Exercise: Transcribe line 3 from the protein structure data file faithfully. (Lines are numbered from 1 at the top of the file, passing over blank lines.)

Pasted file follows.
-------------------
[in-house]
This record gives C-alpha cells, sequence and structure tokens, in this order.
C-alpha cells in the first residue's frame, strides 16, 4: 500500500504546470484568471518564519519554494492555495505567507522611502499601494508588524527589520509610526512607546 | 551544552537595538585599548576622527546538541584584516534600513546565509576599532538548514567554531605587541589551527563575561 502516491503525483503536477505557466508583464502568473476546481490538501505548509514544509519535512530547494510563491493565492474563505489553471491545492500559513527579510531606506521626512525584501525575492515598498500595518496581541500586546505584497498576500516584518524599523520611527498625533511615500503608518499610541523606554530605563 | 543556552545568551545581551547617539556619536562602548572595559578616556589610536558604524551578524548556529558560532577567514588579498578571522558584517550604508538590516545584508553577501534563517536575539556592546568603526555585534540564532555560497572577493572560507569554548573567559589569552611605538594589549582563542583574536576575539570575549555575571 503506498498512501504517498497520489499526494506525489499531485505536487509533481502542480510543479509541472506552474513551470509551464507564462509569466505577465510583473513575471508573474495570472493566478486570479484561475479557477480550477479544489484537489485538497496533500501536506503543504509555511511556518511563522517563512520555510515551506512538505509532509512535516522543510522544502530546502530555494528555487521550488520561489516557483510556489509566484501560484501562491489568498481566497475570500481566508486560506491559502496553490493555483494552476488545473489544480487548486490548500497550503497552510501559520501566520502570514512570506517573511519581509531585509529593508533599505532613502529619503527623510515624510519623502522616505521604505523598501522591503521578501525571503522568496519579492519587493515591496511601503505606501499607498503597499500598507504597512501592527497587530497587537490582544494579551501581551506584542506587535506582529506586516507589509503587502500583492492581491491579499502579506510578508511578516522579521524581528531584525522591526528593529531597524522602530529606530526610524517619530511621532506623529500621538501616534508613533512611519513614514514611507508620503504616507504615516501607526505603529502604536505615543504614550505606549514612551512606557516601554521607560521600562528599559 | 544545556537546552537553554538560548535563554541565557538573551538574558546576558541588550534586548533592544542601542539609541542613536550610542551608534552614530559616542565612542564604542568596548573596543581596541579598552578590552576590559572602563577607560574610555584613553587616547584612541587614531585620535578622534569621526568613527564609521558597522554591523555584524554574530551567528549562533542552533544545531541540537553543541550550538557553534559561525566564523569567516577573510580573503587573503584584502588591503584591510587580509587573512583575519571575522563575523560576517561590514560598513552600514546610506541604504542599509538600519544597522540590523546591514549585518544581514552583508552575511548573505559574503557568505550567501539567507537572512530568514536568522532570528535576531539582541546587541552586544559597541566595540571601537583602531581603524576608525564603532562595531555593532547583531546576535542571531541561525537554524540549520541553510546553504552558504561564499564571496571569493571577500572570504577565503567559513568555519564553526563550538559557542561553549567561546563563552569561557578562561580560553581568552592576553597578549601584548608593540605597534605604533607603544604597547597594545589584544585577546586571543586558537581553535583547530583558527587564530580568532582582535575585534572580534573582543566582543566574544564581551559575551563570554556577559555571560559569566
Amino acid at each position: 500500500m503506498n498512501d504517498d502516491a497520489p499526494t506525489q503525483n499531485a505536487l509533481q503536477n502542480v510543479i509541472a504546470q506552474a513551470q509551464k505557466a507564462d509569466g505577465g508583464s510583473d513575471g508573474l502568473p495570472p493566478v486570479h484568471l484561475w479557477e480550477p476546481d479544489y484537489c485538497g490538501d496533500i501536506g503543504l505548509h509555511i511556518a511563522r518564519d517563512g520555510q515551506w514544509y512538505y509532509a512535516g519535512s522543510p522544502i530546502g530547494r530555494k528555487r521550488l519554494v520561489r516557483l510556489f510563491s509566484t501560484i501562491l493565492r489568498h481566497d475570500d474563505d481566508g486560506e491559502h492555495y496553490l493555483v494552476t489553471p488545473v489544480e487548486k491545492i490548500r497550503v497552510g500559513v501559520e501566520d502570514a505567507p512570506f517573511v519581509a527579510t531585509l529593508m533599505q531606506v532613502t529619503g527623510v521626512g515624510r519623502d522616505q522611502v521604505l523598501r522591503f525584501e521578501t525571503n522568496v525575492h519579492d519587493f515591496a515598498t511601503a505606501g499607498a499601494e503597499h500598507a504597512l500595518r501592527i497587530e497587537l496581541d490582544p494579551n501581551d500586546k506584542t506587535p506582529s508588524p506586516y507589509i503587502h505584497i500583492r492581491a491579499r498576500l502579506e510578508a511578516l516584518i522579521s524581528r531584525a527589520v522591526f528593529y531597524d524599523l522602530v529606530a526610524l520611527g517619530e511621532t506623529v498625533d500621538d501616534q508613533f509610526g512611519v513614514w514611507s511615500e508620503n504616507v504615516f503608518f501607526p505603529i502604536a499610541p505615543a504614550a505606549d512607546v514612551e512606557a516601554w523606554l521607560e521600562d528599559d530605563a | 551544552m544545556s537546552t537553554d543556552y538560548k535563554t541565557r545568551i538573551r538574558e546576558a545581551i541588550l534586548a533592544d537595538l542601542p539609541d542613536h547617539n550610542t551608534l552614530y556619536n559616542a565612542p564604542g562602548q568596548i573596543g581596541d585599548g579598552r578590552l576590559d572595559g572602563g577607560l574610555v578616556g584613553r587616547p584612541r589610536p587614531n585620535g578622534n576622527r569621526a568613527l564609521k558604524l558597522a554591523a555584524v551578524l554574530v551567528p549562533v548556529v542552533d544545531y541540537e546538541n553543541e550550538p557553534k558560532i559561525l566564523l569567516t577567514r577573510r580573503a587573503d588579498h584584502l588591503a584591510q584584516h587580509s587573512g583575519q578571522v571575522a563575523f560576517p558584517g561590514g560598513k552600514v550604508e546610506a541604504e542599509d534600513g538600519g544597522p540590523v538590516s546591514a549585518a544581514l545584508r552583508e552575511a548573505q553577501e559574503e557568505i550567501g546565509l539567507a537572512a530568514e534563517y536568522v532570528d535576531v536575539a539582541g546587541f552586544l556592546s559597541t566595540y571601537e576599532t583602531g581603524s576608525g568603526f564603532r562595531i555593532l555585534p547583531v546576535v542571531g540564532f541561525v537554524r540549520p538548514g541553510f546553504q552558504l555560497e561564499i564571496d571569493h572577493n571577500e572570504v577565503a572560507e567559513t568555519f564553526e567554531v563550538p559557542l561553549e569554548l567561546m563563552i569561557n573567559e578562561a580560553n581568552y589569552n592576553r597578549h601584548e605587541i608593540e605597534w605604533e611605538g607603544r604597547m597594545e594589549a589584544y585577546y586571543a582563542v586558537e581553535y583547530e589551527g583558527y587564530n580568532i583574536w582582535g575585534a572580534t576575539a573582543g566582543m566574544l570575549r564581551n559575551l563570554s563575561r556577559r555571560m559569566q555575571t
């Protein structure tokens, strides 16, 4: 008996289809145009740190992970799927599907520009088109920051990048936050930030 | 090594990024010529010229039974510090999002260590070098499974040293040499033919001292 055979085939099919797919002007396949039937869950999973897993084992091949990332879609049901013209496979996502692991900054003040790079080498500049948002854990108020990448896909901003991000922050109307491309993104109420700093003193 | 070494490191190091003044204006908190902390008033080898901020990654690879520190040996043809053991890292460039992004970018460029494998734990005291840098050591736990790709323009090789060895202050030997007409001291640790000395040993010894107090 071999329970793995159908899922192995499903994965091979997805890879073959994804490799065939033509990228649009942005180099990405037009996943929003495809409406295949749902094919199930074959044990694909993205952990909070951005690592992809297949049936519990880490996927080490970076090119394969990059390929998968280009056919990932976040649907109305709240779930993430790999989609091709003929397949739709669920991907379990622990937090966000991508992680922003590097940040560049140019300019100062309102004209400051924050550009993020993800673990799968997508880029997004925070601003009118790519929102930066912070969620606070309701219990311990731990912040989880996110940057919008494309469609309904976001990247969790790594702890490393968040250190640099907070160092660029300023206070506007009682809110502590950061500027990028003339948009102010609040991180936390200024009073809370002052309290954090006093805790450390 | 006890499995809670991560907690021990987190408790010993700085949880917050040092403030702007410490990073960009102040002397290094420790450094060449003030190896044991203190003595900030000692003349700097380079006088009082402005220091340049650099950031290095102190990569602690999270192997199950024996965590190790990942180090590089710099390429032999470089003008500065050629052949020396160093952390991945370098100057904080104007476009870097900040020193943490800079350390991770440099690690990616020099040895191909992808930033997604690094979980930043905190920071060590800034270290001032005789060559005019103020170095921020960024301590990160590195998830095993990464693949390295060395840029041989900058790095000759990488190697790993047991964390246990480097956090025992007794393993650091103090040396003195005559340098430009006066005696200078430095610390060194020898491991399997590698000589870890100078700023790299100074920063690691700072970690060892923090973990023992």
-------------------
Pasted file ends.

C-alpha cells in the first residue's frame, strides 16, 4: 500500500504546470484568471518564519519554494492555495505567507522611502499601494508588524527589520509610526512607546 | 551544552537595538585599548576622527546538541584584516534600513546565509576599532538548514567554531605587541589551527563575561 502516491503525483503536477505557466508583464502568473476546481490538501505548509514544509519535512530547494510563491493565492474563505489553471491545492500559513527579510531606506521626512525584501525575492515598498500595518496581541500586546505584497498576500516584518524599523520611527498625533511615500503608518499610541523606554530605563 | 543556552545568551545581551547617539556619536562602548572595559578616556589610536558604524551578524548556529558560532577567514588579498578571522558584517550604508538590516545584508553577501534563517536575539556592546568603526555585534540564532555560497572577493572560507569554548573567559589569552611605538594589549582563542583574536576575539570575549555575571 503506498498512501504517498497520489499526494506525489499531485505536487509533481502542480510543479509541472506552474513551470509551464507564462509569466505577465510583473513575471508573474495570472493566478486570479484561475479557477480550477479544489484537489485538497496533500501536506503543504509555511511556518511563522517563512520555510515551506512538505509532509512535516522543510522544502530546502530555494528555487521550488520561489516557483510556489509566484501560484501562491489568498481566497475570500481566508486560506491559502496553490493555483494552476488545473489544480487548486490548500497550503497552510501559520501566520502570514512570506517573511519581509531585509529593508533599505532613502529619503527623510515624510519623502522616505521604505523598501522591503521578501525571503522568496519579492519587493515591496511601503505606501499607498503597499500598507504597512501592527497587530497587537490582544494579551501581551506584542506587535506582529506586516507589509503587502500583492492581491491579499502579506510578508511578516522579521524581528531584525522591526528593529531597524522602530529606530526610524517619530511621532506623529500621538501616534508613533512611519513614514514611507508620503504616507504615516501607526505603529502604536505615543504614550505606549514612551512606557516601554521607560521600562528599559 | 544545556537546552537553554538560548535563554541565557538573551538574558546576558541588550534586548533592544542601542539609541542613536550610542551608534552614530559616542565612542564604542568596548573596543581596541579598552578590552576590559572602563577607560574610555584613553587616547584612541587614531585620535578622534569621526568613527564609521558597522554591523555584524554574530551567528549562533542552533544545531541540537553543541550550538557553534559561525566564523569567516577573510580573503587573503584584502588591503584591510587580509587573512583575519571575522563575523560576517561590514560598513552600514546610506541604504542599509538600519544597522540590523546591514549585518544581514552583508552575511548573505559574503557568505550567501539567507537572512530568514536568522532570528535576531539582541546587541552586544559597541566595540571601537583602531581603524576608525564603532562595531555593532547583531546576535542571531541561525537554524540549520541553510546553504552558504561564499564571496571569493571577500572570504577565503567559513568555519564553526563550538559557542561553549567561546563563552569561557578562561580560553581568552592576553597578549601584548608593540605597534605604533607603544604597547597594545589584544585577546586571543586558537581553535583547530583558527587564530580568532582582535575585534572580534573582543566582543566574544564581551559575551563570554556577559555571560559569566